We all know the song Twelve Days of Christmas, which tells the length of the holiday season. However, marketers have made Black Friday synonymous with “once in a lifetime deals,” leading shoppers to line up outside of stores as soon as their plates are cleared from the Thanksgiving table. From year to year retailers have the urge to top last year’s sales which have resulted in an extended holiday season. The actual start of the holiday season has been blurred by retail initiatives and marketing campaigns. This extension is causing a major ruckus in the retail and marketing landscape and is having an effect on sales and consumers’ shopping behavior.
Formerly, people travelled from near and far to hunt down the best deals the day after Thanksgiving, however now “Pre-Black Friday” and “Christmas Preview” sales are occurring shortly after Halloween. Some stores are opened on Thanksgiving day for holiday shoppers. This shows that Thanksgiving has been ignored and marketers focus on holidays that include gift giving, numerous parties, and clothing needs. However, with the extension of the season stores are seeing less foot traffic on Black Friday and the sales are decreasing. According to RetailNext, Black Friday net sales in store have been declining. Sales dropped 1.6% last year as compared to 2014, and declined 14.1% in 2014 from the previous year. Traffic also took a dip, dropping 1.8% in 2015 versus the previous year, and 16% in 2014 as compared to 2013. The money that retailers spend on extra manpower for Black Friday and Thanksgiving shopping is losing its value. According to USA Today, nearly two-thirds of consumers stated that they began Christmas shopping before Black Friday. It is no question why Black Friday is losing some of its previous allure. However, the most immediate factor that is impacting Black Friday is online shopping.
In 2005, Cyber Monday was introduced to pair the same shopping frenzy as Black Friday but instead on-line. Cyber Monday was not that popular in its year of inception but now has surpassed Black Friday. This year Cyber Monday sales numbers exceeded expectation reaching $3.34 billion, with nearly a third of all sales transactions taking place on a mobile device. Cyber Monday was also not excluded from the same extended holiday shopping practices set in place for Black Friday. Cyber Monday has been transformed into Cyber Week. Black Friday was traditional in-store only deals, but this has transferred into an online effort that bridges through to Cyber Monday and the rest of the week following Thanksgiving. Also, online shopping is made easier as users have access to shop on mobile applications and use mobile wallet features to get the best deals. Although holiday shopping is not over yet, we can safely predict that online shopping is going to continue to thrive throughout the remainder of the season.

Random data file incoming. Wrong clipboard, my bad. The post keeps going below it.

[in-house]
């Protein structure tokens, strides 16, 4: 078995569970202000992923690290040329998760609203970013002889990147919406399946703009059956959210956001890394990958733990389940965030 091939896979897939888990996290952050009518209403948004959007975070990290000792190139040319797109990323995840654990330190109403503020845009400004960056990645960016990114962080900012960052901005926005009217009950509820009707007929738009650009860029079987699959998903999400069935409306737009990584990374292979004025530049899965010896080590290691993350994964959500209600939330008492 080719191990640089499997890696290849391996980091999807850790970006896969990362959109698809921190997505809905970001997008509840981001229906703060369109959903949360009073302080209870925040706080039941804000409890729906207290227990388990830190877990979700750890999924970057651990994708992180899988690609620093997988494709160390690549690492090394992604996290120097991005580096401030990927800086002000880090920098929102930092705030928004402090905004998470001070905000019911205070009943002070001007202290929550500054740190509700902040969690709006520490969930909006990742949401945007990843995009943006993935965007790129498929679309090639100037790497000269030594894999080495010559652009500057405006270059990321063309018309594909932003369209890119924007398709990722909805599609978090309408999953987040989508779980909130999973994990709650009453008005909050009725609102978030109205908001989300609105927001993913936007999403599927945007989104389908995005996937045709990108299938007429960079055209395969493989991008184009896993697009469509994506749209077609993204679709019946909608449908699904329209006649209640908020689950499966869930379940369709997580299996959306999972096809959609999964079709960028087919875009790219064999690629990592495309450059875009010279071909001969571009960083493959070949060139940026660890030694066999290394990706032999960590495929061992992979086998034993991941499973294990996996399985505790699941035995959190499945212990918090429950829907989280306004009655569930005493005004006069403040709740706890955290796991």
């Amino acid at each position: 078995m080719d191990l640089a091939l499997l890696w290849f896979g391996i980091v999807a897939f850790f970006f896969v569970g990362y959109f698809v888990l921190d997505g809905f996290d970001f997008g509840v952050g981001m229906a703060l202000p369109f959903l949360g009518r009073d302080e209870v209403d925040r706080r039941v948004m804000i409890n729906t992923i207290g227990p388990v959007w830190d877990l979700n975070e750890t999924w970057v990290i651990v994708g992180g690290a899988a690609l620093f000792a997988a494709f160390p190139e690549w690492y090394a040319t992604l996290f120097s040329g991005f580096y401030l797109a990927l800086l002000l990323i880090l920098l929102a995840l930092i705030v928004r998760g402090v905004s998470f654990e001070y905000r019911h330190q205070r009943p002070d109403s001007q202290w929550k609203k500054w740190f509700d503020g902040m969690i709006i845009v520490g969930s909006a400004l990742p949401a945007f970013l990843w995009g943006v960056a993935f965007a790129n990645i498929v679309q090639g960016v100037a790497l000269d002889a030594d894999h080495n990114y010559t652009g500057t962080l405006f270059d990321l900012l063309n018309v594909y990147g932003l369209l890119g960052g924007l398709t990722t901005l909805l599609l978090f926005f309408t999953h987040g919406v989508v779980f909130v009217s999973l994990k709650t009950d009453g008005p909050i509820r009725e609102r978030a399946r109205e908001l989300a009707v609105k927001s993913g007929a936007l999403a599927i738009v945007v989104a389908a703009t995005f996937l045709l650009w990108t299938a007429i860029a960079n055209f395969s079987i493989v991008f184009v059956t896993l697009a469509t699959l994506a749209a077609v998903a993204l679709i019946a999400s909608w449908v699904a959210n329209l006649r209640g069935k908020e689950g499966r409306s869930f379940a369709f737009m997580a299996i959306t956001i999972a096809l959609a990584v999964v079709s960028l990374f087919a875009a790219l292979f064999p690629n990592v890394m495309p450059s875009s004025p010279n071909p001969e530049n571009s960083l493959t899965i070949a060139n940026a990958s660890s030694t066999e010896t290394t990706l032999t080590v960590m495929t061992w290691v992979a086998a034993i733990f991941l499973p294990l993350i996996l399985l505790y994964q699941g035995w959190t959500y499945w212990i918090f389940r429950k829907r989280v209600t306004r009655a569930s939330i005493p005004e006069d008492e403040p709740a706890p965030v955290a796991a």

Online shopping has created serious competition for Black Friday, but so has another contender – Super Saturday. The Saturday before Christmas is for all the holiday shopping procrastinators and the last-minute forgotten gift givers. Most of the time these shoppers have no time to order items online, they need gifts right away. Super Saturday has assumed the title of the busiest shopping day of the year in 2014 and 2015, surpassing Black Friday. With Christmas Eve on a Saturday this year, we will see is upheld this year.
In sum, those Twelve Days of Christmas that we are familiar with are only in song. The holiday shopping season is closer to 30 days or even 40 days since marketers are in a race to capture consumers early. Online sales have spiked over the past ten years and as technology advances we expected this to grow. With some retailers such as Amazon moving to faster shipping methods and pitching ideas such as drone delivery, online sales could stay on the rise. The holiday shopping season has gotten increasingly longer over the last few years and it seems that trend is here to stay.